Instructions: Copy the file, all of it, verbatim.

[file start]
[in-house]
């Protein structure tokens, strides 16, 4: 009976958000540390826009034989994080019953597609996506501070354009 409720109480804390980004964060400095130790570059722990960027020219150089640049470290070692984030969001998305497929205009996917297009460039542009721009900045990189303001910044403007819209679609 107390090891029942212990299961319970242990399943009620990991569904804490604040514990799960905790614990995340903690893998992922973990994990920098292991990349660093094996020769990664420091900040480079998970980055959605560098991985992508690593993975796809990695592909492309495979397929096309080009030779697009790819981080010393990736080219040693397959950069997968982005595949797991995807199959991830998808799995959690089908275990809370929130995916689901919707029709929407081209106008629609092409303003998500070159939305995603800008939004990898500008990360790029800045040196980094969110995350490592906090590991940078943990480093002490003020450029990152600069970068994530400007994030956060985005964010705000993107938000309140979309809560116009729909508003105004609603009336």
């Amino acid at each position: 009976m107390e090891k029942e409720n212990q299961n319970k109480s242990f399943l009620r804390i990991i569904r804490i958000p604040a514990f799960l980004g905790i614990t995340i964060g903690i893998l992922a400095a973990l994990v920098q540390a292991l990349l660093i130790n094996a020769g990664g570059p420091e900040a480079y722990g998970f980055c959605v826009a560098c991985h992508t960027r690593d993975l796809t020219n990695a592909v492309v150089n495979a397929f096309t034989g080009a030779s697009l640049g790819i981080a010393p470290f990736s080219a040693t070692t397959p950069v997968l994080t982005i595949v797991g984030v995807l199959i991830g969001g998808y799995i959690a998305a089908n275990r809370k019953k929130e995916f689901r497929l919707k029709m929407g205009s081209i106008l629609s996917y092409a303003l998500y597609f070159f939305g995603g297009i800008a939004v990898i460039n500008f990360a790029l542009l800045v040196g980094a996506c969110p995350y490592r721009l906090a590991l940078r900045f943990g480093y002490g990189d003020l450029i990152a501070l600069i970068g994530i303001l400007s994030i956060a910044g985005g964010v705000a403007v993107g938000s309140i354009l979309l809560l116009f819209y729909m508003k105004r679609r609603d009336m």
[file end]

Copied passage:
[in-house]
């Protein structure tokens, strides 16, 4: 009976958000540390826009034989994080019953597609996506501070354009 409720109480804390980004964060400095130790570059722990960027020219150089640049470290070692984030969001998305497929205009996917297009460039542009721009900045990189303001910044403007819209679609 107390090891029942212990299961319970242990399943009620990991569904804490604040514990799960905790614990995340903690893998992922973990994990920098292991990349660093094996020769990664420091900040480079998970980055959605560098991985992508690593993975796809990695592909492309495979397929096309080009030779697009790819981080010393990736080219040693397959950069997968982005595949797991995807199959991830998808799995959690089908275990809370929130995916689901919707029709929407081209106008629609092409303003998500070159939305995603800008939004990898500008990360790029800045040196980094969110995350490592906090590991940078943990480093002490003020450029990152600069970068994530400007994030956060985005964010705000993107938000309140979309809560116009729909508003105004609603009336």
């Amino acid at each position: 009976m107390e090891k029942e409720n212990q299961n319970k109480s242990f399943l009620r804390i990991i569904r804490i958000p604040a514990f799960l980004g905790i614990t995340i964060g903690i893998l992922a400095a973990l994990v920098q540390a292991l990349l660093i130790n094996a020769g990664g570059p420091e900040a480079y722990g998970f980055c959605v826009a560098c991985h992508t960027r690593d993975l796809t020219n990695a592909v492309v150089n495979a397929f096309t034989g080009a030779s697009l640049g790819i981080a010393p470290f990736s080219a040693t070692t397959p950069v997968l994080t982005i595949v797991g984030v995807l199959i991830g969001g998808y799995i959690a998305a089908n275990r809370k019953k929130e995916f689901r497929l919707k029709m929407g205009s081209i106008l629609s996917y092409a303003l998500y597609f070159f939305g995603g297009i800008a939004v990898i460039n500008f990360a790029l542009l800045v040196g980094a996506c969110p995350y490592r721009l906090a590991l940078r900045f943990g480093y002490g990189d003020l450029i990152a501070l600069i970068g994530i303001l400007s994030i956060a910044g985005g964010v705000a403007v993107g938000s309140i354009l979309l809560l116009f819209y729909m508003k105004r679609r609603d009336m």